There has been a lot of drama in the currency and bond markets regarding the new UK government’s economic policy, which sounds like it is along the lines of what the U.S. did in the 1980s. President Ronald Reagan proposed shrinking government with spending cuts so that tax cuts could be implemented; Congress agreed to the tax cuts, but refused to cut spending and the result was massive deficits, which eventually faded due to economic growth.
The UK government is already somewhat leaner than what we have in the U.S. Heritage says that the UK government consumes 42 percent of GDP, which is a touch higher than the US government (39 percent), but the UK figure includes nearly all health care spending. If we add government-mandated-and-regulated “private” health care to the US number, we get closer to 50 percent of GDP.
The business folks and investors with whom I spoke in the UK were generally positive regarding Prime Minister Truss‘s plan, which they felt would deliver a substantial amount of growth. They attributed much of the hatred and hysteria to an anti-Conservative press. On the other hand, hatred and hysteria in currency and bond markets isn’t usually driven by whatever the Guardian has to say.
One part of Truss’s plan seemed insane to me, i.e., preventing consumers from seeing that prices for energy have gone up. But the French are also doing it. Wholesale electricity prices are up 5X and consumers are paying… 1X. Party On with printed money.
“Liz Truss’s economic plan caused a furor. But it’s actually sound” (Washington Post, October 9):
Britain is the only Group of Seven country with a smaller economy today than in the fourth quarter of 2019, before the coronavirus pandemic. In the 40 quarters preceding the pandemic, its economy grew at an annual rate of less than 2 percent more than half the time.
Maybe a country where all of the young people get stumbling drunk every night at the pub isn’t ideally situated for growth?
The government’s tax plan would cancel a scheduled increase in the corporate tax rate to 25 percent from 19 percent and would make permanent a temporary increase in the annual investment allowance, letting businesses deduct the full cost of qualifying plants and machinery up to 1 million pounds in the first year.
This sounds reasonable to me! With a 25 percent rate, a company would have to be crazy to refrain from pushing all of the profits into Ireland (12.5 percent rate and full membership in the EU if frictionless trade with Europe is required). The depreciation simplification should front-load investment and activity and shouldn’t change the tax owed in the long run (spending one million pounds will yield one million pounds of deductions against revenue).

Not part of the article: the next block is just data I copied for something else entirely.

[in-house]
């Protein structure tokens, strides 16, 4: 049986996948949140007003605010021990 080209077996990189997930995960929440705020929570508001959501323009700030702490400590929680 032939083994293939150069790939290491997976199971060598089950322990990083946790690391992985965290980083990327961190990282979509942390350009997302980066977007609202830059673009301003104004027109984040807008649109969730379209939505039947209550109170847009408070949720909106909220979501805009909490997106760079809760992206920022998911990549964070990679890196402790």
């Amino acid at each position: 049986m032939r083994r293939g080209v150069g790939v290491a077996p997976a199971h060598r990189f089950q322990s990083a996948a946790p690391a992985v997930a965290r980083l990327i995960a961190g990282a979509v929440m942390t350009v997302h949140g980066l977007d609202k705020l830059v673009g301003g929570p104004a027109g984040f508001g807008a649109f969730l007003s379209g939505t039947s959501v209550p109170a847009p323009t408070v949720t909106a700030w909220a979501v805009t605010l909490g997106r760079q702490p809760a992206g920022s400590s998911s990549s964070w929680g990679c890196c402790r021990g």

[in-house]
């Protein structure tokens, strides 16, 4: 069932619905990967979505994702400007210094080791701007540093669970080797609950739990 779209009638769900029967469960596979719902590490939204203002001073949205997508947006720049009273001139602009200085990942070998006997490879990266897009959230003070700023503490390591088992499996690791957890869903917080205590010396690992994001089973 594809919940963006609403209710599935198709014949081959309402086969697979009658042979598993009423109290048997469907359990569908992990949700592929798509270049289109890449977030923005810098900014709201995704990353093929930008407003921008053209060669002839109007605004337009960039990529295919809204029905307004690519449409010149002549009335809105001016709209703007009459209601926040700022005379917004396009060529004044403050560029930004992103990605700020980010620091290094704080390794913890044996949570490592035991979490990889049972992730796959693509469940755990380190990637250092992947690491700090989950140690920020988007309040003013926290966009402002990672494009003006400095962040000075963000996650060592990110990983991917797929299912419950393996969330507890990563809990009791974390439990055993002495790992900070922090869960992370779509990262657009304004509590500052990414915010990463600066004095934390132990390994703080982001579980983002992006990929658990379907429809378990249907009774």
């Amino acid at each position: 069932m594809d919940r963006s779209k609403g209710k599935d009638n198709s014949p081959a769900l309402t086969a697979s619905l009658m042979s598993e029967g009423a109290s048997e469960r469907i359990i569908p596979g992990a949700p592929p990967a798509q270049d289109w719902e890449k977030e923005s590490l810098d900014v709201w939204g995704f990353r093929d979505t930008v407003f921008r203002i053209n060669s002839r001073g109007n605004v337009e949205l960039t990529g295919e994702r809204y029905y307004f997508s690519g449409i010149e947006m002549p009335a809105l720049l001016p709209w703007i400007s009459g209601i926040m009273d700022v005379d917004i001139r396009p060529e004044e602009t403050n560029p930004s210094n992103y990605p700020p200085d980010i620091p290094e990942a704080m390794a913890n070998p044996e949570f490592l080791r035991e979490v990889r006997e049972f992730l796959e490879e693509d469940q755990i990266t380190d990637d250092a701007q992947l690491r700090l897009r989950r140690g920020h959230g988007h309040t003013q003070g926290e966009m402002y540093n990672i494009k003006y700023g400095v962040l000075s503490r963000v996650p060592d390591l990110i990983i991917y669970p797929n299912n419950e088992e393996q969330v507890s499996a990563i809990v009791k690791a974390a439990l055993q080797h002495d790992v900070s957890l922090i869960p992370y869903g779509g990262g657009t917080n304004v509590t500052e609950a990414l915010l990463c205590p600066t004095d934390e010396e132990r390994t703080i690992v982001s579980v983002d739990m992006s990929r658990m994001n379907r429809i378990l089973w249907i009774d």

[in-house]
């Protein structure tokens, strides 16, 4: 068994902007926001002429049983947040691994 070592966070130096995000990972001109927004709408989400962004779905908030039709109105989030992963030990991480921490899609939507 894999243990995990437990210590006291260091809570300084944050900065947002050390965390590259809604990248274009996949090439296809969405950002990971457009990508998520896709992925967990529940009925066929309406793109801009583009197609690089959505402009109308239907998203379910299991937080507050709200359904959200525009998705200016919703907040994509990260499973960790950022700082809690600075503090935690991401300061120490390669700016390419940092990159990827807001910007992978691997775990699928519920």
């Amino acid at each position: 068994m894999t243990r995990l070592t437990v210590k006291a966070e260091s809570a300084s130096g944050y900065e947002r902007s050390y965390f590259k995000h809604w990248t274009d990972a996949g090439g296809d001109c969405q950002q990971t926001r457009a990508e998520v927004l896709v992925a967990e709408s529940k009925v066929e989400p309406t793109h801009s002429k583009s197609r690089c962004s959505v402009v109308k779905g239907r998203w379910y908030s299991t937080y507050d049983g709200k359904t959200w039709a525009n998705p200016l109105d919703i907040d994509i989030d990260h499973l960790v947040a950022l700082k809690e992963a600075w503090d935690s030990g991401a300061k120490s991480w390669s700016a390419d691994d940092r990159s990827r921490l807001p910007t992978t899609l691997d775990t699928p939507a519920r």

The most questionable parts of the plan are the income tax cuts. Reducing the basic rate of income tax by one percentage point, to 19 percent, will fuel consumption at a time when the Bank of England is attempting to curb inflation.
The prime minister’s proposal to eliminate the 45 percent tax bracket on incomes above 150,000 pounds per year — the top 1.1 percent — was also unwise in the current fiscal and economic environment, …
I’m not sure that a 45 percent rate is revenue-maximizing. At that rate, a Brit would get a great return on pushing activities offshore or structuring activities to get the 10 percent entrepreneur’s rate. The U.S. government is greedy for money and the top personal income tax rate is 37 percent (which works out to 37 percent in Florida or 50.3 percent in California).
It looks like the markets are locking Britain into the same policies that put it on the slow bus to economic mediocrity. Given some reasonable value placed on leisure and drunkenness, the decision to forgo the second job or language study and spend the evening in the pub with friends will be a rational one. For those who are ambitious, the decision to emigrate will likely be a rational one (one of our neighbors in Florida recently arrived from the UK, having accepted a transfer within a multinational industrial products company (held up for more than a year due to coronapanic restrictions on non-walk-across-the-border-and-claim-asylum immigration); he will do the same thing that he did in the UK, but for a much larger market).
What am I missing? My default assumption is that markets are right, but I can’t figure out what is so terrible wrong with the latest British government’s plans. Is part of the explanation that the pound isn’t the world’s reserve currency and therefore the consequences of deficit spending are more severe than they are for the U.S.?
Separately, how can a country full of midgets and randoms fail to thrive?